United NationsDepartment of Economic and Social Affairs Sustainable Development

Ecosystem-based Adaptation

UN Environment Programme (
Intergovernmental organization

    UNEP is directly helping 40+ governments around the world to use Ecosystem-based Adaptation (EbA) to protect their country from climate change. EbA is known as the use of nature-based solutions for climate adaptation. For instance, in Tanzania, UNEP supported the government to reforest coastal mangroves to fight against coastal flooding. In Sudan, UNEP is helping to protect communities and their water sources from desertification by restoring degraded ecosystems. These projects combined are aiming to benefit around 2.5 million people globally while restoring 113,000 hectares of land. The portfolio is funded by the Global Environment Fund, the Green Climate Fund, and the Adaptation Fund.

    Implementation of the Project/Activity

    The UNEP model builds capacities of governments to execute projects, providing intensive mentoring and coaching to prepare workplans and financial reports. EbA project activities include: 1. Conduct climate vulnerability studies to identify the communities, regions, and sectors most at risk from climate impacts, and the adaptation options and priorities 2. Conduct feasibility studies and consultations to design EbA interventions and select pilot sites, while considering effectiveness, beneficiaries’ preferences, and risks of ‘maladaptation’ 3. Build capacity of communities and government officials to plan, implement and monitor EbA action, and raise their awareness of the benefits of EbA through workshops and communication tools 4. Restore ecosystems. Examples include: creating ‘shelter belts’ – a line of trees or shrubs – around crops to protect them from erosion, or restoring mangroves to provide natural sea defences 5. Teach communities that directly depend on natural resources to avoid degrading local ecosystems by training them to adopt additional livelihoods that are sustainable and climate-resilient. Examples can include beekeeping and ecotourism 6. Monitor and evaluate project interventions, including the planting success (i.e., seedling survival rates, soil quality, etc). Projects are monitored against quantitative and qualitative indicators, and targets are set at the project inception stage 7. Adaptive management is crucial in UNEP’s adaptation work. The projects ensure there is room to re-align activities and outputs, to adjust indicators, and to identify and implement corrective measures 8. Collect lessons learned and package them into communication products that are circulated with stakeholders to develop further knowledge and action to upscale EbA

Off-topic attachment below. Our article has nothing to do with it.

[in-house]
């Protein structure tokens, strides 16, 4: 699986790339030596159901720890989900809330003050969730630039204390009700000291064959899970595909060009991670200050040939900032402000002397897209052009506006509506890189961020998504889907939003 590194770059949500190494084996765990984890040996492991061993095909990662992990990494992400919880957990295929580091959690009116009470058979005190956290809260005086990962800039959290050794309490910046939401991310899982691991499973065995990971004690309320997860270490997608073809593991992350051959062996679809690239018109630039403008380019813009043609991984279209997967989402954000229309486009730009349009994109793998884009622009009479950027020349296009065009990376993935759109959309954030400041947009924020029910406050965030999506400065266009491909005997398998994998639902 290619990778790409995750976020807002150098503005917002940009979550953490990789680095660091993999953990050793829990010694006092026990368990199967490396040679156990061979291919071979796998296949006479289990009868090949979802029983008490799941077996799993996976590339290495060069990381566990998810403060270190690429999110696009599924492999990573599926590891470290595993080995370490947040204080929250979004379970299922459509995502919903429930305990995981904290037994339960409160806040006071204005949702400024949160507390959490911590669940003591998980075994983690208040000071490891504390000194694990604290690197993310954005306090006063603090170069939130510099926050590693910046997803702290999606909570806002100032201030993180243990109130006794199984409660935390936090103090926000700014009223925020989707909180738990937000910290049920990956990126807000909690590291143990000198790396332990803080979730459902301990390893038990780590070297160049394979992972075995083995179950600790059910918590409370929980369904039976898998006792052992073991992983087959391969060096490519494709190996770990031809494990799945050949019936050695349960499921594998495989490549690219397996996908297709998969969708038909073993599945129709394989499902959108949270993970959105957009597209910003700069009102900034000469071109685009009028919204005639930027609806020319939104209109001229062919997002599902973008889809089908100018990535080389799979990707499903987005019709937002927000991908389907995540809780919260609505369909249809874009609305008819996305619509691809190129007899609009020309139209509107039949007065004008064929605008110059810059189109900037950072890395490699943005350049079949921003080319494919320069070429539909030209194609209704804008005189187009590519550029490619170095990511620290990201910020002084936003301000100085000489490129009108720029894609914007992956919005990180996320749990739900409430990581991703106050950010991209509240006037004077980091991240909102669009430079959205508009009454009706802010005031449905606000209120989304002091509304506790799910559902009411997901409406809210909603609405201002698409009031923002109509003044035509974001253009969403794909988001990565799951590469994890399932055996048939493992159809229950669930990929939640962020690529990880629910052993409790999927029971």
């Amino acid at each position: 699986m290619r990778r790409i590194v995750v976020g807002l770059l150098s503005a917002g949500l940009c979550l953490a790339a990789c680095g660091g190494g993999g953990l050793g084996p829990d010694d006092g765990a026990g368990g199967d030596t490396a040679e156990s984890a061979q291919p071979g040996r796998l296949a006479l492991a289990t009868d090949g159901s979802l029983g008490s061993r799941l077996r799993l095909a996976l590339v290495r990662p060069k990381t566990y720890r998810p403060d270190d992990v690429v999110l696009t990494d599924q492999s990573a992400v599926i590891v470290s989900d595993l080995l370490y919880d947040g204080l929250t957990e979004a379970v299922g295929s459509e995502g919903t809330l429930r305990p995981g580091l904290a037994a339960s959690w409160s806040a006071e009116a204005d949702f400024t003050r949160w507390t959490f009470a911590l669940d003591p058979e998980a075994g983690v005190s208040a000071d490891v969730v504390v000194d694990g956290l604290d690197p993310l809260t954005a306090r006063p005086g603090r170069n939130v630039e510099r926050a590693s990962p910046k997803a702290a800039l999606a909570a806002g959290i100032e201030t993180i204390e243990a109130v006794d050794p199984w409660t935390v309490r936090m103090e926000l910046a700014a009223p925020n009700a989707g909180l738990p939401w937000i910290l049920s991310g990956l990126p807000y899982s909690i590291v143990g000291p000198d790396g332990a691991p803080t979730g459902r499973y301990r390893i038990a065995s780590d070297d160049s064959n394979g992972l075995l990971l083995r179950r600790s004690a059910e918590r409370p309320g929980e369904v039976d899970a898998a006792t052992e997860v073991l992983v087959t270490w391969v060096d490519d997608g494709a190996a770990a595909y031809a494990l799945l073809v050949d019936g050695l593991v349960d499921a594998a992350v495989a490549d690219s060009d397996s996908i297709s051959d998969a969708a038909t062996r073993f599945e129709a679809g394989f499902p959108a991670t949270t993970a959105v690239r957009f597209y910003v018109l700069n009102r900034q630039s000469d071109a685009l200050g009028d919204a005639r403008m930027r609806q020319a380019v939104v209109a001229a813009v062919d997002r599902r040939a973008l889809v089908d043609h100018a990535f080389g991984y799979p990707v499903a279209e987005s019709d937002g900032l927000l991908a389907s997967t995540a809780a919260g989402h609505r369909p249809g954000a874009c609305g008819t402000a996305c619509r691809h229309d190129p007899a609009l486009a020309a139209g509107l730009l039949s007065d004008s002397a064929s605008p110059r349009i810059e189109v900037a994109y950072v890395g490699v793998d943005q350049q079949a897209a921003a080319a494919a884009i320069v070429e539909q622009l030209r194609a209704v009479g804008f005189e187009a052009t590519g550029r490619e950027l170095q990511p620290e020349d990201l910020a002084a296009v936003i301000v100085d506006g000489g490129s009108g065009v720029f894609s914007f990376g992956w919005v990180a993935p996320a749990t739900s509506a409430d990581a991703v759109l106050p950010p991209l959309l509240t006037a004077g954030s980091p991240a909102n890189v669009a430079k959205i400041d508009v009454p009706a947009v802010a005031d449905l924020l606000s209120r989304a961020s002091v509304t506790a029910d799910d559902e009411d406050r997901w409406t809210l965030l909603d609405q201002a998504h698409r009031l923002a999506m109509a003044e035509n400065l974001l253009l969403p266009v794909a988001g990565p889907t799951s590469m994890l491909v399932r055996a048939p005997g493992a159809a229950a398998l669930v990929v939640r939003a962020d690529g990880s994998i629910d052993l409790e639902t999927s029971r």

We can see the life-changing results from UNEP’s EbA Portoflio through qualitative interviews: • Tanzania: “'Before, we would catch about 20 crabs, but now we get 50 or 60. I feel so proud when I see how much the people here and our environment have benefited from our planting.” - Ms Moussa, local resident • Comoros: “Through this project, we are learning a lot about erosion, because the rain was coming and taking it all the way to the sea. Now we know we can plant things to stop the soil going, and we can tell others about how trees protect and nourish the soil.” - Mr Soumaila, farmer • Cambodia: “I’ve seen how when this nursery produces seedlings and restores forest cover, we get more rain and a better rice harvest,” - Mr Ron, Head of Chuop Tasok’s community protected area. • Madagascar: “Now I produce 250 kg [of honey] every three months. With the extra income I can save, pay my debts, prepare the fields, and support my family.” – Mr Rabenandrasana, beneficiary of beekeeping training.

    Enabling factors and constraints

    • Using new technology for modelling ecosystem goods builds the economic case of EbA (e.g., high resolution data from drones), and makes this info more available to stakeholders. • Finance must be set aside for awareness raising so stakeholders understand EbA benefits. Contingency budgets for unforeseen setbacks should be allocated. • Adaptive management is crucial. Projects must be flexible to adjust activities and employ corrective measures. • Partnerships with research institutes. In Tanzania and Albania especially, field research by students enabled project success. Participative management leads to ownership of the project by stakeholders.